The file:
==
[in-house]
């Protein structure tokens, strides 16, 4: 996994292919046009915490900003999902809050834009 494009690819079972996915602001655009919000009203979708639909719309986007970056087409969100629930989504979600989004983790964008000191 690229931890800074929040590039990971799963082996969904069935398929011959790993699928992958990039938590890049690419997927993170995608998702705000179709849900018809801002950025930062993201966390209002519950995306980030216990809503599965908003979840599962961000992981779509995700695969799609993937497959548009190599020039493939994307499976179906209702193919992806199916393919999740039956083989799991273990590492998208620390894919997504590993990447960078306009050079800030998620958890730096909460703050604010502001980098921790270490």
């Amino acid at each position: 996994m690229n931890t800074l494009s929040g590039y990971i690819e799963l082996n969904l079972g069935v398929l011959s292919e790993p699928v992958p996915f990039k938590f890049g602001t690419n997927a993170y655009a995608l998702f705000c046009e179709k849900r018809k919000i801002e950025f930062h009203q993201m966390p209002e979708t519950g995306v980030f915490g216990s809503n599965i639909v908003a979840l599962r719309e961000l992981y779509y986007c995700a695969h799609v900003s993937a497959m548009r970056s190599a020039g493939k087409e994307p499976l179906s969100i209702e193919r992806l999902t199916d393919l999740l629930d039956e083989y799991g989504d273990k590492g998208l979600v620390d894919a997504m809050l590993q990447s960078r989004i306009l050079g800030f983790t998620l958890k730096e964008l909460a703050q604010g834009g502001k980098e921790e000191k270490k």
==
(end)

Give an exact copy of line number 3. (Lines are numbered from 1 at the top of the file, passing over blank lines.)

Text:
């Amino acid at each position: 996994m690229n931890t800074l494009s929040g590039y990971i690819e799963l082996n969904l079972g069935v398929l011959s292919e790993p699928v992958p996915f990039k938590f890049g602001t690419n997927a993170y655009a995608l998702f705000c046009e179709k849900r018809k919000i801002e950025f930062h009203q993201m966390p209002e979708t519950g995306v980030f915490g216990s809503n599965i639909v908003a979840l599962r719309e961000l992981y779509y986007c995700a695969h799609v900003s993937a497959m548009r970056s190599a020039g493939k087409e994307p499976l179906s969100i209702e193919r992806l999902t199916d393919l999740l629930d039956e083989y799991g989504d273990k590492g998208l979600v620390d894919a997504m809050l590993q990447s960078r989004i306009l050079g800030f983790t998620l958890k730096e964008l909460a703050q604010g834009g502001k980098e921790e000191k270490k």